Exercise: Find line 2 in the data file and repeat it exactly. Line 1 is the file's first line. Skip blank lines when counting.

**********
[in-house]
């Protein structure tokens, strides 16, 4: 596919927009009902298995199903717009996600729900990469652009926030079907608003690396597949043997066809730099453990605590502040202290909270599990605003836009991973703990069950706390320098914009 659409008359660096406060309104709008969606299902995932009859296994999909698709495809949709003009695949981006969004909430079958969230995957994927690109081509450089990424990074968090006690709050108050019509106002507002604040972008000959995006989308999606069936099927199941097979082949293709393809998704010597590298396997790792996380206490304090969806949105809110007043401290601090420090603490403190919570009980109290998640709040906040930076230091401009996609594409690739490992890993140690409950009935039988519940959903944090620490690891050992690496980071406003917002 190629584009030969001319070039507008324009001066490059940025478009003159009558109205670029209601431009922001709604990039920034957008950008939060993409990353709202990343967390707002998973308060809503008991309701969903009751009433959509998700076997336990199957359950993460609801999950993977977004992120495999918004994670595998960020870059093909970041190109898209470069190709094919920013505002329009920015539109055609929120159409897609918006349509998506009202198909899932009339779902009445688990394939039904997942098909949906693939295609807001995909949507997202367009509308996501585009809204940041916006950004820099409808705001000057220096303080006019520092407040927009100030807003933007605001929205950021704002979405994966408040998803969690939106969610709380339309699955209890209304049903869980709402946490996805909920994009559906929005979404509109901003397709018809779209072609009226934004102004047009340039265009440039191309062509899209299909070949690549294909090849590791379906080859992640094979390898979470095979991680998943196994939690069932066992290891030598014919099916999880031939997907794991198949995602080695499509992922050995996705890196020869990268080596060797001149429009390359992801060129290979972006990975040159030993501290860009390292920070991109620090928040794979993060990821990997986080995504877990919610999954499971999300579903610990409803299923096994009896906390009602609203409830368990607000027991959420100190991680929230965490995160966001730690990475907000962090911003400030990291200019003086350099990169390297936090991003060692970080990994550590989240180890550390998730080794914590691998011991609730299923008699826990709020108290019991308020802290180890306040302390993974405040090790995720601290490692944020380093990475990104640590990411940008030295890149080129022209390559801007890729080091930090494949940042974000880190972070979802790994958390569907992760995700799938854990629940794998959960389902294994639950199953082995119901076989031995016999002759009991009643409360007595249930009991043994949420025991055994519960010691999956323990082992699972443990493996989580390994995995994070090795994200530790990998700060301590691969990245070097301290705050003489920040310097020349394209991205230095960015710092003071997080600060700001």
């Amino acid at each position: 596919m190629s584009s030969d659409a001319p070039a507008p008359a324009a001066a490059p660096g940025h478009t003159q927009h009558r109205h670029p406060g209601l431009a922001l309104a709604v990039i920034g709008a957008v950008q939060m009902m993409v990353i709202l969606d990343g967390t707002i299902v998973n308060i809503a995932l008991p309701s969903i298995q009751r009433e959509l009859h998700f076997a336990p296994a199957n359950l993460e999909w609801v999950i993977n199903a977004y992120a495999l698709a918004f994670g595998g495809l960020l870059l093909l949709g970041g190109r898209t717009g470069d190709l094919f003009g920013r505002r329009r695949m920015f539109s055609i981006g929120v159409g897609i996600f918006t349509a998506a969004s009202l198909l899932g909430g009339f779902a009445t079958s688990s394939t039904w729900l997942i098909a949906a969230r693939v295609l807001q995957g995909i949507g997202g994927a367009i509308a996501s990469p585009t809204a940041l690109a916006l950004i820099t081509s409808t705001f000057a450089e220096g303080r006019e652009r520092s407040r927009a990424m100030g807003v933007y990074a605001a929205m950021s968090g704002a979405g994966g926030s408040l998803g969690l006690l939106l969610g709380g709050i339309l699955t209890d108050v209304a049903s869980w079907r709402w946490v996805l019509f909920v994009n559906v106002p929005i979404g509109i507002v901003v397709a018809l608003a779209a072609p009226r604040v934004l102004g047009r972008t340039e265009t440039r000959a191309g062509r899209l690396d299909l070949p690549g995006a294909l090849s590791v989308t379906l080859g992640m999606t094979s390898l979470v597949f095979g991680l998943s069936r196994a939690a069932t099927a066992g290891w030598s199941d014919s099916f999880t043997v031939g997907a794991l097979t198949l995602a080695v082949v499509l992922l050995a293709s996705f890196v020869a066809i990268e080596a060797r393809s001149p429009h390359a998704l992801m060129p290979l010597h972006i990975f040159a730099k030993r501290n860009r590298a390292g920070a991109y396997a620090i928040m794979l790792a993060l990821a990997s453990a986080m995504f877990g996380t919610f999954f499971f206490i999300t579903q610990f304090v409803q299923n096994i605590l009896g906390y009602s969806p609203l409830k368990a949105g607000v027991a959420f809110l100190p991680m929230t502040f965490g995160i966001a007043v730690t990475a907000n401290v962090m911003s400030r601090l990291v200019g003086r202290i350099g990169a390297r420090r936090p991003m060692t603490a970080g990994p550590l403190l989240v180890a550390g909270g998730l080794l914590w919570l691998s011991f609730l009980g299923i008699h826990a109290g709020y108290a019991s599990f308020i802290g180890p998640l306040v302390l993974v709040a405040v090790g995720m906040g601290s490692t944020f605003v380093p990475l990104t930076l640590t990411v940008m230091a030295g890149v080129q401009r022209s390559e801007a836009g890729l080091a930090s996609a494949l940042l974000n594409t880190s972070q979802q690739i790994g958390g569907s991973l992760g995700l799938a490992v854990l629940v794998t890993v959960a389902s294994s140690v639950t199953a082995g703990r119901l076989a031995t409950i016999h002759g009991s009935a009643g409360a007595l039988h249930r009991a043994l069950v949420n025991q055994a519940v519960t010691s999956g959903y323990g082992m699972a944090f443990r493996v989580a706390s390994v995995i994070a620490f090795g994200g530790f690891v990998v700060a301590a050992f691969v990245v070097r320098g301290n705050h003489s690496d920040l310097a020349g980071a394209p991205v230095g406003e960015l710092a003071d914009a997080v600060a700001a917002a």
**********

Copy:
């Protein structure tokens, strides 16, 4: 596919927009009902298995199903717009996600729900990469652009926030079907608003690396597949043997066809730099453990605590502040202290909270599990605003836009991973703990069950706390320098914009 659409008359660096406060309104709008969606299902995932009859296994999909698709495809949709003009695949981006969004909430079958969230995957994927690109081509450089990424990074968090006690709050108050019509106002507002604040972008000959995006989308999606069936099927199941097979082949293709393809998704010597590298396997790792996380206490304090969806949105809110007043401290601090420090603490403190919570009980109290998640709040906040930076230091401009996609594409690739490992890993140690409950009935039988519940959903944090620490690891050992690496980071406003917002 190629584009030969001319070039507008324009001066490059940025478009003159009558109205670029209601431009922001709604990039920034957008950008939060993409990353709202990343967390707002998973308060809503008991309701969903009751009433959509998700076997336990199957359950993460609801999950993977977004992120495999918004994670595998960020870059093909970041190109898209470069190709094919920013505002329009920015539109055609929120159409897609918006349509998506009202198909899932009339779902009445688990394939039904997942098909949906693939295609807001995909949507997202367009509308996501585009809204940041916006950004820099409808705001000057220096303080006019520092407040927009100030807003933007605001929205950021704002979405994966408040998803969690939106969610709380339309699955209890209304049903869980709402946490996805909920994009559906929005979404509109901003397709018809779209072609009226934004102004047009340039265009440039191309062509899209299909070949690549294909090849590791379906080859992640094979390898979470095979991680998943196994939690069932066992290891030598014919099916999880031939997907794991198949995602080695499509992922050995996705890196020869990268080596060797001149429009390359992801060129290979972006990975040159030993501290860009390292920070991109620090928040794979993060990821990997986080995504877990919610999954499971999300579903610990409803299923096994009896906390009602609203409830368990607000027991959420100190991680929230965490995160966001730690990475907000962090911003400030990291200019003086350099990169390297936090991003060692970080990994550590989240180890550390998730080794914590691998011991609730299923008699826990709020108290019991308020802290180890306040302390993974405040090790995720601290490692944020380093990475990104640590990411940008030295890149080129022209390559801007890729080091930090494949940042974000880190972070979802790994958390569907992760995700799938854990629940794998959960389902294994639950199953082995119901076989031995016999002759009991009643409360007595249930009991043994949420025991055994519960010691999956323990082992699972443990493996989580390994995995994070090795994200530790990998700060301590691969990245070097301290705050003489920040310097020349394209991205230095960015710092003071997080600060700001």